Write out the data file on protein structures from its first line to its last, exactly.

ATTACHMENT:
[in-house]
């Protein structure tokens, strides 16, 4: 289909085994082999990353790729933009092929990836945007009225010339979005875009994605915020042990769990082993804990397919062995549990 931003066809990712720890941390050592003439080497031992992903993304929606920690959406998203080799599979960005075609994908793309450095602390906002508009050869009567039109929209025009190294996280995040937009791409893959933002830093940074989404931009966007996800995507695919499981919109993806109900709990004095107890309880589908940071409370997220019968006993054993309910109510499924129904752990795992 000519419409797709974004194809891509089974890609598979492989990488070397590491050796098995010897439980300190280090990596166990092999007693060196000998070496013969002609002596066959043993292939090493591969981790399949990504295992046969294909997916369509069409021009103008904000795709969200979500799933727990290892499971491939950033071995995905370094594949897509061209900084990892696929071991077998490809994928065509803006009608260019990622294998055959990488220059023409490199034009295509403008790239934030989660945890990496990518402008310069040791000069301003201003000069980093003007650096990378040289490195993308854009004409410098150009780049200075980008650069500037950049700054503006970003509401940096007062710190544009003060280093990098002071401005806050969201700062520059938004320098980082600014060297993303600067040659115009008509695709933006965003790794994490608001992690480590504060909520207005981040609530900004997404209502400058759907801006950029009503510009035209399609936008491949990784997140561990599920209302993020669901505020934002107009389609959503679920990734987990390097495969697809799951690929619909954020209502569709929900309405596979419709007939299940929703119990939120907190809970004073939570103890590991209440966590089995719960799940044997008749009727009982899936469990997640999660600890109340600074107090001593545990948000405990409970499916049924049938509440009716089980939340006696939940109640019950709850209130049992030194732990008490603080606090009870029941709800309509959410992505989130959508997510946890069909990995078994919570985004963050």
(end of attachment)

[in-house]
């Protein structure tokens, strides 16, 4: 289909085994082999990353790729933009092929990836945007009225010339979005875009994605915020042990769990082993804990397919062995549990 931003066809990712720890941390050592003439080497031992992903993304929606920690959406998203080799599979960005075609994908793309450095602390906002508009050869009567039109929209025009190294996280995040937009791409893959933002830093940074989404931009966007996800995507695919499981919109993806109900709990004095107890309880589908940071409370997220019968006993054993309910109510499924129904752990795992 000519419409797709974004194809891509089974890609598979492989990488070397590491050796098995010897439980300190280090990596166990092999007693060196000998070496013969002609002596066959043993292939090493591969981790399949990504295992046969294909997916369509069409021009103008904000795709969200979500799933727990290892499971491939950033071995995905370094594949897509061209900084990892696929071991077998490809994928065509803006009608260019990622294998055959990488220059023409490199034009295509403008790239934030989660945890990496990518402008310069040791000069301003201003000069980093003007650096990378040289490195993308854009004409410098150009780049200075980008650069500037950049700054503006970003509401940096007062710190544009003060280093990098002071401005806050969201700062520059938004320098980082600014060297993303600067040659115009008509695709933006965003790794994490608001992690480590504060909520207005981040609530900004997404209502400058759907801006950029009503510009035209399609936008491949990784997140561990599920209302993020669901505020934002107009389609959503679920990734987990390097495969697809799951690929619909954020209502569709929900309405596979419709007939299940929703119990939120907190809970004073939570103890590991209440966590089995719960799940044997008749009727009982899936469990997640999660600890109340600074107090001593545990948000405990409970499916049924049938509440009716089980939340006696939940109640019950709850209130049992030194732990008490603080606090009870029941709800309509959410992505989130959508997510946890069909990995078994919570985004963050």